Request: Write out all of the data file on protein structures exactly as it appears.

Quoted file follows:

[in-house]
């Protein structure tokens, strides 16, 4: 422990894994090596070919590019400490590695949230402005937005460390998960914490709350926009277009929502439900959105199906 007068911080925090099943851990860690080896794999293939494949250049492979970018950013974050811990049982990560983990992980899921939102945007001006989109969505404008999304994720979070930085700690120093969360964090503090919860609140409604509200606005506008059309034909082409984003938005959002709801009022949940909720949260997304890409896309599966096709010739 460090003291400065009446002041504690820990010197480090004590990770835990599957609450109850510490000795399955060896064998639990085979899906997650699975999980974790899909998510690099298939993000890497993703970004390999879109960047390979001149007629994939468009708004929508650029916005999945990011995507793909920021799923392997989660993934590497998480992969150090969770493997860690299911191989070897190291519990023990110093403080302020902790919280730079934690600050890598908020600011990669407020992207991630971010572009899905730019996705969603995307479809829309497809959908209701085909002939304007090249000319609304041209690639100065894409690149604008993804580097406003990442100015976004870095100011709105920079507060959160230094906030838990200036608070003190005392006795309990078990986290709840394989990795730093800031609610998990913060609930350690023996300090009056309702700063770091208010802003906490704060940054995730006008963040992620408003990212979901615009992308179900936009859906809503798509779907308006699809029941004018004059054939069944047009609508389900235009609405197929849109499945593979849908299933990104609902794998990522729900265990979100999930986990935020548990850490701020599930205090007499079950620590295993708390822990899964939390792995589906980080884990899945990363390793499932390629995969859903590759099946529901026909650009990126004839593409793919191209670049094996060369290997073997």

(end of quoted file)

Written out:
[in-house]
């Protein structure tokens, strides 16, 4: 422990894994090596070919590019400490590695949230402005937005460390998960914490709350926009277009929502439900959105199906 007068911080925090099943851990860690080896794999293939494949250049492979970018950013974050811990049982990560983990992980899921939102945007001006989109969505404008999304994720979070930085700690120093969360964090503090919860609140409604509200606005506008059309034909082409984003938005959002709801009022949940909720949260997304890409896309599966096709010739 460090003291400065009446002041504690820990010197480090004590990770835990599957609450109850510490000795399955060896064998639990085979899906997650699975999980974790899909998510690099298939993000890497993703970004390999879109960047390979001149007629994939468009708004929508650029916005999945990011995507793909920021799923392997989660993934590497998480992969150090969770493997860690299911191989070897190291519990023990110093403080302020902790919280730079934690600050890598908020600011990669407020992207991630971010572009899905730019996705969603995307479809829309497809959908209701085909002939304007090249000319609304041209690639100065894409690149604008993804580097406003990442100015976004870095100011709105920079507060959160230094906030838990200036608070003190005392006795309990078990986290709840394989990795730093800031609610998990913060609930350690023996300090009056309702700063770091208010802003906490704060940054995730006008963040992620408003990212979901615009992308179900936009859906809503798509779907308006699809029941004018004059054939069944047009609508389900235009609405197929849109499945593979849908299933990104609902794998990522729900265990979100999930986990935020548990850490701020599930205090007499079950620590295993708390822990899964939390792995589906980080884990899945990363390793499932390629995969859903590759099946529901026909650009990126004839593409793919191209670049094996060369290997073997």